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When the river runs dry – civilisations have ended

River of stone. Image – David Lowe.

David Lowe

A while ago my creek stopped running. Well, it’s not really my creek, any more than the inland waterways belong to the cotton irrigators, but it’s hard not to feel a bit proprietorial about a place you visit almost every day, year after year.

If you’ve been to the Channon Craft Market, you might have noticed the mural on the toilet block at Coronation Park showing all the creeks converging nearby, before they flow, as one, down to Lismore. This water eventually finds the sea at Ballina.

Tuntable Creek is one of those streams, winding its way along the Tuntable Valley from near the community of the same name, where it falls over an escarpment in the Nightcap National Park.

Along with humans and their animals, the creek supports all kinds of life; water dragons, turtles, eels, water birds, platypus, bullrouts (so I’m told) and friendlier fish, as well as countless other living things. The biodiversity a few metres from its banks is exponentially higher than the surrounding country.

The original image of The Channon Creek Girl – a child dressed as water runs along a virtual creek at the Channon CSG-Free Celebration, 14 April 2012. Photo David Lowe.

Wild to dry

After Cyclone Debbie, Tuntable Creek became so wild and uncontrollable it swept horses away. Now it has contracted to a series of pools connected by a path of beautiful but strangely dry rocks.

Living up the hill with rainwater tanks, I don’t use the water from the creek for anything practical, but I’ve come to realise that spiritually I do rely on it, a great deal. When the creek stopped flowing it was a shock on multiple levels.

I didn’t think it could happen. During the last major drought, the creek never stopped. People who have been in the district a lot longer than me can’t remember seeing it dry, or even hearing that it had ever gone dry.

There’s a scary word for this, and it’s a word we keep hearing as the climate crisis worsens – unprecedented. The fires may be getting the headlines, but they’re only a symptom of the greater catastrophe.

The recent rains, though very welcome, have done little to bring life back to the creek. The country is just too parched. And this is just one of many waterways across the Northern Rivers that have dried up. Spring-fed flows like Minyon Falls and Wilsons Creek have also stopped running.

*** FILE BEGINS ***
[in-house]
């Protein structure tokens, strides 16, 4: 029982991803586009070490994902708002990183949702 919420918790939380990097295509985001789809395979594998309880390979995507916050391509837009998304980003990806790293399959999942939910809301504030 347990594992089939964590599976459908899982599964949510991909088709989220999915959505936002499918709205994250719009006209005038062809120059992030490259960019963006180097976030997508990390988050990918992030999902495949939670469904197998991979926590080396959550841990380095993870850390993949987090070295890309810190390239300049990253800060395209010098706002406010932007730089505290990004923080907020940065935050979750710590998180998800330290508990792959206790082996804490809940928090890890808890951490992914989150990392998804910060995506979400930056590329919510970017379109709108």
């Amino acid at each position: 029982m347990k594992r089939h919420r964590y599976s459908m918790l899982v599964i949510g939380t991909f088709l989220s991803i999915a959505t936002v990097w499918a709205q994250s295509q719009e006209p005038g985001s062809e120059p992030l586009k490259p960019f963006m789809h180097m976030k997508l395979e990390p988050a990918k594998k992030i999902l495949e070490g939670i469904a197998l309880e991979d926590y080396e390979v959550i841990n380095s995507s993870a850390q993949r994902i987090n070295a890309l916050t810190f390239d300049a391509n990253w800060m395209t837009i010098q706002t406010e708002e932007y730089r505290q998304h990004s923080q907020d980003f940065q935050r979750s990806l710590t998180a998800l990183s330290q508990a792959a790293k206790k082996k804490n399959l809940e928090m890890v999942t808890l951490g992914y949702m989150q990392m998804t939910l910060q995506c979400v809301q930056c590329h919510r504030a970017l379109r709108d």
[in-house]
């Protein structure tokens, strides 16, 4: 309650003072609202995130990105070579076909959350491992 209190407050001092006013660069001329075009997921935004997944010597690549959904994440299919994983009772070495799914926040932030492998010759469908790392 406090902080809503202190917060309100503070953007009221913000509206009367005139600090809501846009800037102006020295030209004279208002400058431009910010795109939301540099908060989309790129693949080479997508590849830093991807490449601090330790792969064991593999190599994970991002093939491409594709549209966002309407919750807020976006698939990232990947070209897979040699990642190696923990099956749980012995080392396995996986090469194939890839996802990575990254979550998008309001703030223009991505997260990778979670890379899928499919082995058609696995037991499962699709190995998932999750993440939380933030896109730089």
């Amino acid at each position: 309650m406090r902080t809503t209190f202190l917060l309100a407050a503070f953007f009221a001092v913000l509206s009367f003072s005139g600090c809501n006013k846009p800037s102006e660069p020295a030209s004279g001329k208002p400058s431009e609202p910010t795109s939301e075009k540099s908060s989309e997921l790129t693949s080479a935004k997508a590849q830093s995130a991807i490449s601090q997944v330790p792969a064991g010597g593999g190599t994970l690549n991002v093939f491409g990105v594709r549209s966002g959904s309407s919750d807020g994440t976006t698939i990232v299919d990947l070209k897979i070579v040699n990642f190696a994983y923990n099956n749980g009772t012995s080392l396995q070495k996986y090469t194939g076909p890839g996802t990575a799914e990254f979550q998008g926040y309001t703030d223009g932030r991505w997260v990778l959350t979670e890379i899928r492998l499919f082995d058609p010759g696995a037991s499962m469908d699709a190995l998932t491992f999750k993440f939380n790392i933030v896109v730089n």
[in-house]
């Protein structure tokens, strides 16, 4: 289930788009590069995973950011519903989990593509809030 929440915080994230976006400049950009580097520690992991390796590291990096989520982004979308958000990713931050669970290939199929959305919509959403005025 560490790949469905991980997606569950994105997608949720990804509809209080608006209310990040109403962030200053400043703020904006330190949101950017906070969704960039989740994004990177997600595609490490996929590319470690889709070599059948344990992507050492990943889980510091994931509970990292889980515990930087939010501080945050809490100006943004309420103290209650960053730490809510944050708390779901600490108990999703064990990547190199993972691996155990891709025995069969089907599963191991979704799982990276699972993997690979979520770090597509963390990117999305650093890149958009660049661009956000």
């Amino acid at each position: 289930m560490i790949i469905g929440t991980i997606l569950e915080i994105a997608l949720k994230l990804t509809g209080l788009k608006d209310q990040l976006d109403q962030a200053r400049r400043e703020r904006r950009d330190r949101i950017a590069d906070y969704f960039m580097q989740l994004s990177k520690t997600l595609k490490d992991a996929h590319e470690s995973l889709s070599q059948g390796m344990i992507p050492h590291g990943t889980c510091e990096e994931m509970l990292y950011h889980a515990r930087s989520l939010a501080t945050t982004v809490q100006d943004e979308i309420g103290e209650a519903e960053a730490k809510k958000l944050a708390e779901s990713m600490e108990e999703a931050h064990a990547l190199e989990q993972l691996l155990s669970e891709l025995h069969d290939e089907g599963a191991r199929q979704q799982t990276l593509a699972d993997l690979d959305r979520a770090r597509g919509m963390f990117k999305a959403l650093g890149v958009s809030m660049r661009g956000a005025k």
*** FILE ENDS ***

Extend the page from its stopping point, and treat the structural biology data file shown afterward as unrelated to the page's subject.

Farmers walk away

Even major rivers have been drastically affected above their tidal reaches; the Macleay, Manning, and Clarence. Over the border, the Nerang is in the same situation. The Tweed is only flowing at Uki because it’s being supplemented by dam water. The Bellinger has never been so low.

Without functional springs, or water in their dams, some farmers between Kyogle and Nimbin have had to stop growing food and walk away. Cattle are starving.

And it’s not just the Northern Rivers. There are stories about waterways drying up with catastrophic effects in other traditionally wet parts of NSW, such as Gloucester and the Shoalhaven. Greater Sydney’s dam levels are at 44 per cent.

This is something we’ve become accustomed to out west, beyond the Dividing Range. Images of dying fish and blue-green algae poisoned outback rivers have become commonplace, to the point where even ‘creek’ is too grand a name for many of these once-glorious western arteries.

Follow the money

But now it’s our creeks on the chopping block. And as the water crisis deepens, the water-miners are extending their grip, with only community members standing in their way. There are stories of water bottling trucks continuing to ship water out while fire trucks race the other way with lights and sirens.